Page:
Wednesday, July 3, 2013

Biased Blow-by-Blow - Tour de France Stage 5


As I’ve blogged before, there’s a benefit to bike race coverage that is far from unbiased and fair.  Sports fans have their favorites and so should commentators.  So here you go.

Biased blow-by-blow – Tour de France Stage 5

As I join, this Eurosport bloke, Declan I think he’s called, is delivering his “fireside chat” style commentary.  “The chase is on but it’s ever so gentle.  We are teeing ourselves up for a sprint as we look at some lovely lavender.”

Markel Irizar (RadioShack, like you care) is apparently adjusting the mirror of a Tour de France logo-emblazoned convertible.  Now he’s fixing the window glass on the other side, and now giving some woman in the passenger seat a little hand massage.  It makes sense when riders hang on to their team cars for a free ride, but with this vehicle it makes no sense.  This guy has chutzpah!

I wonder if there’s actually anybody using this video feed who is stupid enough to believe that an upgrade to “Video HD” is necessary, especially when the words “Wait to close ad 20 seconds” appear.  On the other hand, maybe it’s only a matter of time before computer operating systems start actually showing ads.

The breakaway of four has only six minutes now, which suggests it’s doomed since they had only twelve minutes when the entire pack was somnambulating.  If you don’t know what “somnambulating” means, shoot me an e-mail because that would make me feel superior.

There’s a duo attempting to bridge to the group.  The on-screen text with the video feed calls them “poursuivants,” which is French for “the dudes who are chasing,” but when I first saw it on the screen I thought it said “poor suckers.”  Might as well.  What are they thinking?  “Hey, I heard the break is doomed!  Let’s go join it!”  I guess their belief that all the breakaway needs to succeed is them is what makes them champions.  I can’t decide whether I envy this attitude or not.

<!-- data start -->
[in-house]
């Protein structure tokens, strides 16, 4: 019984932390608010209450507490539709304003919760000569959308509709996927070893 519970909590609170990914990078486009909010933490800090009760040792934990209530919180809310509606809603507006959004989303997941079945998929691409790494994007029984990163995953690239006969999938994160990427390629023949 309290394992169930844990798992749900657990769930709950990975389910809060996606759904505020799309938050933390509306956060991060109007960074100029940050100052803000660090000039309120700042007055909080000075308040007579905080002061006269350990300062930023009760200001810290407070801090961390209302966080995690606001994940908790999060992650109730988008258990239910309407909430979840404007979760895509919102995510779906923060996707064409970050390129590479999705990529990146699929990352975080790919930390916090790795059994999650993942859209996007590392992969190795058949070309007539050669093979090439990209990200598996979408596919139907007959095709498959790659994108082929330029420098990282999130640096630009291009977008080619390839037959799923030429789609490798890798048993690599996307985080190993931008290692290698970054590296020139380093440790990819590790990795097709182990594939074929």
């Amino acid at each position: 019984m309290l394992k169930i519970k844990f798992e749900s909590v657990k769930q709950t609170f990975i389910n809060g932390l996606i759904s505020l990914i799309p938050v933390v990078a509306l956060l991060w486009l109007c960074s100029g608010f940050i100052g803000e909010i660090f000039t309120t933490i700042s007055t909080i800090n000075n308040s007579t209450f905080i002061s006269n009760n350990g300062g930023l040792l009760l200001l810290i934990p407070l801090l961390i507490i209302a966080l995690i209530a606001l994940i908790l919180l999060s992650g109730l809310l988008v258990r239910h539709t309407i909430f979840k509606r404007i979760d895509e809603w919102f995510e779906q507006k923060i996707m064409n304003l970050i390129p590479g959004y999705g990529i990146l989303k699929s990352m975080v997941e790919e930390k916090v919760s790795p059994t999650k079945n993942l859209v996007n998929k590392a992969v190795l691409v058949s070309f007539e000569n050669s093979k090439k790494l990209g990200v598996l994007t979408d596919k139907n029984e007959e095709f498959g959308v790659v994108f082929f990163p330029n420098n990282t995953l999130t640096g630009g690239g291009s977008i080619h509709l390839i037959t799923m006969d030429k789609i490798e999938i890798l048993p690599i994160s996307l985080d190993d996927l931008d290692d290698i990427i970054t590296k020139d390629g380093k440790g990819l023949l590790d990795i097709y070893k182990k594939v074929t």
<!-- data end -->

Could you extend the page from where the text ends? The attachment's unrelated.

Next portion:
The pack just divided beautifully around one of those roundabouts.  I wish American drivers could handle them with such aplomb.  Get two or more of us at a roundabout and everybody kind of panics, except certain old dudes in Benzes who seem to think they have some special credential and can just ignore the other cars entirely.

Declan just delivered a two-minute treatise on what the road does in the last few kilometers of the race.  Are the British just smarter than us, in being able to actually follow such a complicated description, or is Declan out of touch with how (and whether) sports fans think?

It’s 37K to go.  That’s about 22 miles for you Americans.

One of the guys in the break (there’s no point learning their names) has a little moustache.  I saw that Sagan had one a week or so ago.  Please, guys, this sport is funny looking enough as it is.

There’s a Euskaltel guy motoring away from the pack on this climb, and his upper body is so still he looks like half-assed CGI.  Very impressive.

I read recently that Tony Martin was fined for his bike having rainbow stripes in the TTT, which he’s only allowed to have in an ITT (not having won a world’s TTT).  That’s ridiculous.  Specialized bikes have had rainbow stripes for ages, since the first mountain bike world championship was won on one.  Should a guy be disallowed from riding his Ciocc Mockba ‘80 in a race, simply because the guy himself didn’t win the Moscow Olympics in 1980?  Look, TdF officials, Martin wasn’t wearing rainbow stripes on his person.  His bike was wearing them, and I’m sure that’s appropriate.  (With so many Specialized bikes out there, surely a world’s TTT was won on them at some point.)  Besides, what will happen when the first openly gay Tour rider wants to show his pride?  Will he have to win a world championship in every discipline first?